The Lost Art of Love Letters
I haven’t been able to sleep the past few nights and tonight, I find myself dreaming without the aid of closed eyes.
I am thinking of love letters tonight. Not just the “Hey there, you’re swell, luv ya bunches” emails or texts or something equally quick and thoughtless. But a real, honest to goodness, handwritten love letter. It’s a lost art that, in a world where there is still love, should never be lost. It has just been maimed, squeezed into moments where we have time to scratch a few lines in a greeting card we picked up near the grocery checkout or a Post-it that you stick on a computer screen. But I think it’s high time that real love letters had a comeback (and after the hordes of women who sighed over that scene in the “Sex and the City” movie, I think they just might…at least a little).
While I openly admit that things like Jane Austen have perhaps marred my expectations of 21st century men, I am still dreamy-eyed enough to be looking for a man who will write me love letters. My mom tells me about these letters that my dad wrote her when they were engaged (he denies they are as sappy as she claims) and how sweet they were, brimming with dreams of their marriage and life together. (Sorry Dad if you read this and blush.) I don’t care if we live in a world of emails and Facebook, darn it, I still want a man who will take the time to do something entirely sentimental and time-consuming like write me love letters. Gentlemen of the world, take note. Give me a bouquet of beautiful words from the heart rather than roses any day.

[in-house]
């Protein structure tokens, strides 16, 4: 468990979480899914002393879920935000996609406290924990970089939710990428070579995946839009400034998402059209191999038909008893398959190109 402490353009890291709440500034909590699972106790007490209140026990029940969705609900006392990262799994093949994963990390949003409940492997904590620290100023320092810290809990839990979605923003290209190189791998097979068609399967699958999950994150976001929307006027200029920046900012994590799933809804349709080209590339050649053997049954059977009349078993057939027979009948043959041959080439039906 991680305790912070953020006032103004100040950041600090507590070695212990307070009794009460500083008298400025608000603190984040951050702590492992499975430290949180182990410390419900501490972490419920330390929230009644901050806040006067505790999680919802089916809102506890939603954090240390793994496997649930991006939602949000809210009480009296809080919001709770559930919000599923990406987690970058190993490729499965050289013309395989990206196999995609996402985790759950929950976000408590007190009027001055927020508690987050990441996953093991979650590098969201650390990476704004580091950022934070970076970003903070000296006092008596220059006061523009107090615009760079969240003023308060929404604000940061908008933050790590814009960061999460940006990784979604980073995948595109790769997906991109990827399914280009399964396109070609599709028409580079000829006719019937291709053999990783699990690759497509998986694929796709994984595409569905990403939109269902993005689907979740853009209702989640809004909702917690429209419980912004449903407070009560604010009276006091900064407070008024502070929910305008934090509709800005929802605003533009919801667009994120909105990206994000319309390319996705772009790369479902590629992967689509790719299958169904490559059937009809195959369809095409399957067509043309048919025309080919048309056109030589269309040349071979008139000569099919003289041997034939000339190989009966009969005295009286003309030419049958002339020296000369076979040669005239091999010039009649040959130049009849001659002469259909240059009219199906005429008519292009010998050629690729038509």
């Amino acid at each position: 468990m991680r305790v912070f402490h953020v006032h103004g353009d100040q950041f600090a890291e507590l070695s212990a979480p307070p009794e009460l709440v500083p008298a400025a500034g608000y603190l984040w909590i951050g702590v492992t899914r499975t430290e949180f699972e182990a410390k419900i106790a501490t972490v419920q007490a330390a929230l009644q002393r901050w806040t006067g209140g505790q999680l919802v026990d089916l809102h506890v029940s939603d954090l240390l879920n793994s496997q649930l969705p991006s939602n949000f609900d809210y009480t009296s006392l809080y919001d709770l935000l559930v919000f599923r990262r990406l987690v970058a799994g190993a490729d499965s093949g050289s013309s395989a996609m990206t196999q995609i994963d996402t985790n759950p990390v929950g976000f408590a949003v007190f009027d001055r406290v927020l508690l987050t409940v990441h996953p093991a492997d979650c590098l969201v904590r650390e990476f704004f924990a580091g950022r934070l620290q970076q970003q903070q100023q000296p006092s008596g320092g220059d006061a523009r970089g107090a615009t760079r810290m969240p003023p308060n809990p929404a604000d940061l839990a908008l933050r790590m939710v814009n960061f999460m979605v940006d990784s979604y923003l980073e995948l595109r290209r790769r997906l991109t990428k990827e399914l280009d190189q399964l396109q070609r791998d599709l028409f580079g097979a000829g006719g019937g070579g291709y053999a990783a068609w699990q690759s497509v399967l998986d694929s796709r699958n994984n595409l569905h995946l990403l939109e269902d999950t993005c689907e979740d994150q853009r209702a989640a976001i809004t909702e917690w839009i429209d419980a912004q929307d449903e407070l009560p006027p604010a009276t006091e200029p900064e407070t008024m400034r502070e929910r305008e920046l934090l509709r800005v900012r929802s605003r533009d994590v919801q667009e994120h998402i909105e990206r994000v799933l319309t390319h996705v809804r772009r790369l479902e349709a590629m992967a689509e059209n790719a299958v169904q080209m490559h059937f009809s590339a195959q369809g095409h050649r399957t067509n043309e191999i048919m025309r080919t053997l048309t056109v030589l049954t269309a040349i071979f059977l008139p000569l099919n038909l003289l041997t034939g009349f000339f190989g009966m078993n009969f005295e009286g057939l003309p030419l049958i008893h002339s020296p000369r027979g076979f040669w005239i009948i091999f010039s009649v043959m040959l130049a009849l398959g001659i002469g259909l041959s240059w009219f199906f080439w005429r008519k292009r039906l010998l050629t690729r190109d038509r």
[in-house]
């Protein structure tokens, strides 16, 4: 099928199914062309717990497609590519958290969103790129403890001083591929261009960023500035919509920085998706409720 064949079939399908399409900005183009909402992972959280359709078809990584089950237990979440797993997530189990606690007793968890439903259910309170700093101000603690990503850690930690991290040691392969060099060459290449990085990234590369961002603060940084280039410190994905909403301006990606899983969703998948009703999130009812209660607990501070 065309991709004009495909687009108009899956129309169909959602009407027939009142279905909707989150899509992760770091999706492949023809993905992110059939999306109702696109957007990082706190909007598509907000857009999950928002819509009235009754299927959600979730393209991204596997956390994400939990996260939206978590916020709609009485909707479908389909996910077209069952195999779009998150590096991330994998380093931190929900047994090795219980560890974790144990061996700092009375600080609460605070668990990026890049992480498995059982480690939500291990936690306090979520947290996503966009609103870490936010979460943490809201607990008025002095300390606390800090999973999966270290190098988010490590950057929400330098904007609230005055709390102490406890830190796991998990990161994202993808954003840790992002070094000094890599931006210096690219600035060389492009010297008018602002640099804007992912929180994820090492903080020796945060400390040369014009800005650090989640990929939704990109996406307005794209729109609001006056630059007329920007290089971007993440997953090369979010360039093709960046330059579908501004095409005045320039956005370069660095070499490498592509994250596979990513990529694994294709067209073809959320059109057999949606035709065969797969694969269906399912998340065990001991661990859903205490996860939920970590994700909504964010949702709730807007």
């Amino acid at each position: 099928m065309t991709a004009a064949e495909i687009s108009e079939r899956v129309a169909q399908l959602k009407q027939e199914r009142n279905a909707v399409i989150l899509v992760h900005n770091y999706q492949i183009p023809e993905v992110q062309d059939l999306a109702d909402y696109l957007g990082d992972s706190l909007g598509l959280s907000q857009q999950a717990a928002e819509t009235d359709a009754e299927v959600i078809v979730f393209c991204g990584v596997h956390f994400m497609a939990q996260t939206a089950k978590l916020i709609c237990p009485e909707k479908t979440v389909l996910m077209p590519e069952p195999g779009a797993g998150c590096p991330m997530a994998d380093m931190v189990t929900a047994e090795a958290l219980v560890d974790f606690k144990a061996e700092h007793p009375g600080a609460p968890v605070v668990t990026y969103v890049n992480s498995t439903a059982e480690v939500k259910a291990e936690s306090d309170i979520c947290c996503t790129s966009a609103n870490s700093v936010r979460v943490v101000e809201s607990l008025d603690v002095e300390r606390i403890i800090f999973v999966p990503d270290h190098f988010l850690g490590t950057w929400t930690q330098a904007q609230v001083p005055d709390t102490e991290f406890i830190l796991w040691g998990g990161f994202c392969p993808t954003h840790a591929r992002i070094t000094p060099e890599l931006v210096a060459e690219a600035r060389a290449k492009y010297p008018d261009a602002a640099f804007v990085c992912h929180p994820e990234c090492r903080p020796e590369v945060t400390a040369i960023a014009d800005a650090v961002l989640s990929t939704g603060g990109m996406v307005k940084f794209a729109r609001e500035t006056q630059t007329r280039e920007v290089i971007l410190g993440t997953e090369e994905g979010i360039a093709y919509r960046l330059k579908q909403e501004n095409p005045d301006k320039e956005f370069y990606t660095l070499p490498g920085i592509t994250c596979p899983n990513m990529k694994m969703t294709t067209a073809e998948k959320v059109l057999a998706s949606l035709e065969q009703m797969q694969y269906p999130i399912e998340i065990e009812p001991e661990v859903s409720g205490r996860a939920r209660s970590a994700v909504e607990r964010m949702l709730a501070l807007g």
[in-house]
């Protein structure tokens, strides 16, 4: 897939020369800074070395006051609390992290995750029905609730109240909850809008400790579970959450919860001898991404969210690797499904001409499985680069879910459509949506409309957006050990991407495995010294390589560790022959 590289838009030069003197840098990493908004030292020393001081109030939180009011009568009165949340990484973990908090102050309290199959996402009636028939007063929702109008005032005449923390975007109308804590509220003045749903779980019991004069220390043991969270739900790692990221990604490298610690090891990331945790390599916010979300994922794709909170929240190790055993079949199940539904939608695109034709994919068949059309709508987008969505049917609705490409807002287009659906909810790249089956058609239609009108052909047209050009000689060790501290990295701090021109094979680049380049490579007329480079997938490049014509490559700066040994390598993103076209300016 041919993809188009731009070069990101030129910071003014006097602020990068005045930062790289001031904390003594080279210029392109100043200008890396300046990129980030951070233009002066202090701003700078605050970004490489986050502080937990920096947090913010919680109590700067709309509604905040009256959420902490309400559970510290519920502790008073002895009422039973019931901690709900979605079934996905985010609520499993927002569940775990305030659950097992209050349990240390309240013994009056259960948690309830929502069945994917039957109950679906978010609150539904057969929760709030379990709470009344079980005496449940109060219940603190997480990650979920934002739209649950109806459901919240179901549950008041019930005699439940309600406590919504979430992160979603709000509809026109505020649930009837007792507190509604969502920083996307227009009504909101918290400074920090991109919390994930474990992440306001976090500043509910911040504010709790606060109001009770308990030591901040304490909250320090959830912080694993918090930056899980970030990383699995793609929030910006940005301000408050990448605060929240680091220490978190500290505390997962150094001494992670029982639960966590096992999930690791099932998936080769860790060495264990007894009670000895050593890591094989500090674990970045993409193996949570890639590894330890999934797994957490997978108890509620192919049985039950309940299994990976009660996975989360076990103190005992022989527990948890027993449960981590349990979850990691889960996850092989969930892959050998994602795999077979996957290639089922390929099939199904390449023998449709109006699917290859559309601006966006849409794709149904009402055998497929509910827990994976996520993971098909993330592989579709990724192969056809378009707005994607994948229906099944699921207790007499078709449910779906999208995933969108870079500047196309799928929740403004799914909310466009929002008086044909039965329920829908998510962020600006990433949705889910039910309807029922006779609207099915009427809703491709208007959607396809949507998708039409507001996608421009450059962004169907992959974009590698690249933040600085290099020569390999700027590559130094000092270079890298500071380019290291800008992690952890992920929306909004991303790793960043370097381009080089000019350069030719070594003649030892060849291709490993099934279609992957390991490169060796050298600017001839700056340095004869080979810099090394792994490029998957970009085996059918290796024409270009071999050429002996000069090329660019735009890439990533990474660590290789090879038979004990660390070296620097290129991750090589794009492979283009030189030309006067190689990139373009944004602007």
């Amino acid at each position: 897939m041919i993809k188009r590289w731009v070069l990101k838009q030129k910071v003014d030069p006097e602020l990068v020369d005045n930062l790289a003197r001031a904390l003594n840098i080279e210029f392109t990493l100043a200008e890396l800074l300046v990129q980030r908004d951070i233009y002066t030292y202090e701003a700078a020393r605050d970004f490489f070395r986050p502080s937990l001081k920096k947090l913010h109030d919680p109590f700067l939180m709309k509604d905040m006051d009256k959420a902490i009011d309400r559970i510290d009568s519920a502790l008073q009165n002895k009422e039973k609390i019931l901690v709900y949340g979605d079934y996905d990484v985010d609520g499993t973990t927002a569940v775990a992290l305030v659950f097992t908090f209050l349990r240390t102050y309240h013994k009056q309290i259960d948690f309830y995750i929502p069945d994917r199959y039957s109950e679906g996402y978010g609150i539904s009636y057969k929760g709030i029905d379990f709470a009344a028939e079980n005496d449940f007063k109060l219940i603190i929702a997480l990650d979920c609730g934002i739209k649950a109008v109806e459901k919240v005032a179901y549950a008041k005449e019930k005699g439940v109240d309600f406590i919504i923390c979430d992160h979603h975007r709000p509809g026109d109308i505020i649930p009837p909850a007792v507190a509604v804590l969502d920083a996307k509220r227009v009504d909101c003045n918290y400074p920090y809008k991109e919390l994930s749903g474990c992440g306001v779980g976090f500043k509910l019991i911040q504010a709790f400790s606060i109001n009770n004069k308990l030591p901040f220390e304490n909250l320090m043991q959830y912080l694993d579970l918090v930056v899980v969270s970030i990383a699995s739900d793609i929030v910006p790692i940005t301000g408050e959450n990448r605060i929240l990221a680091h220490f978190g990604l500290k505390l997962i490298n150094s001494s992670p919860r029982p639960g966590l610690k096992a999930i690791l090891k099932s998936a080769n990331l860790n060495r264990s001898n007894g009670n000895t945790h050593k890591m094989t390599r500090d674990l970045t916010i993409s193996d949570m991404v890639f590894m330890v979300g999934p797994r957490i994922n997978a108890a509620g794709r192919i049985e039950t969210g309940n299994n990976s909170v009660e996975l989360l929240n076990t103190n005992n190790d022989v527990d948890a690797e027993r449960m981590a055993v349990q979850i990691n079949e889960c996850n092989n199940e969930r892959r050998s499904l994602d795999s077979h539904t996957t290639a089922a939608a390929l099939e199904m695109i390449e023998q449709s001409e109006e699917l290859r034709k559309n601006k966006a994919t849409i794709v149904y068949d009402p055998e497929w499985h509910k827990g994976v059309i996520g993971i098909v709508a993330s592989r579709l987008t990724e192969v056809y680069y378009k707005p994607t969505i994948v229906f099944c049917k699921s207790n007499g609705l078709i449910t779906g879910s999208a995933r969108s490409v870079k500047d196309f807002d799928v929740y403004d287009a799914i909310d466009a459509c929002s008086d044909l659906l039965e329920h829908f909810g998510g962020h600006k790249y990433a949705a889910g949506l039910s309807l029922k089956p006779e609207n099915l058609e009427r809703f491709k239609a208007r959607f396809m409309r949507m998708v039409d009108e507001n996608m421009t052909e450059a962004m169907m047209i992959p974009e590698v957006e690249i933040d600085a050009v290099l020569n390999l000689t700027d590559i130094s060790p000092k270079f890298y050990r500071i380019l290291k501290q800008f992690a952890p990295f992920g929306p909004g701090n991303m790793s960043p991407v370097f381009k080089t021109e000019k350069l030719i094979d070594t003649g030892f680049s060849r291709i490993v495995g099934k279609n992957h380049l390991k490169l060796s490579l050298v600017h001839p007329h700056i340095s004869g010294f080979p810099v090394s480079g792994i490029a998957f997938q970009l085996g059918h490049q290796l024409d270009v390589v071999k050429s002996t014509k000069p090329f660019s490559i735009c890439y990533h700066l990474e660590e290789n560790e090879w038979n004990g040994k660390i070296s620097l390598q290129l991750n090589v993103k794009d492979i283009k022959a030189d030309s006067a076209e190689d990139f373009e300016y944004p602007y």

Here are some of my favorites (some old, some new):
“I already love in you your beauty, but I am only beginning to love in you that which is eternal and ever precious – your heart, your soul. Beauty one could get to know and fall in love with in one hour and cease to love it as speedily; but the soul one must learn to know. Believe me, nothing on earth is given without labour, even love, the most beautiful and natural of feelings.”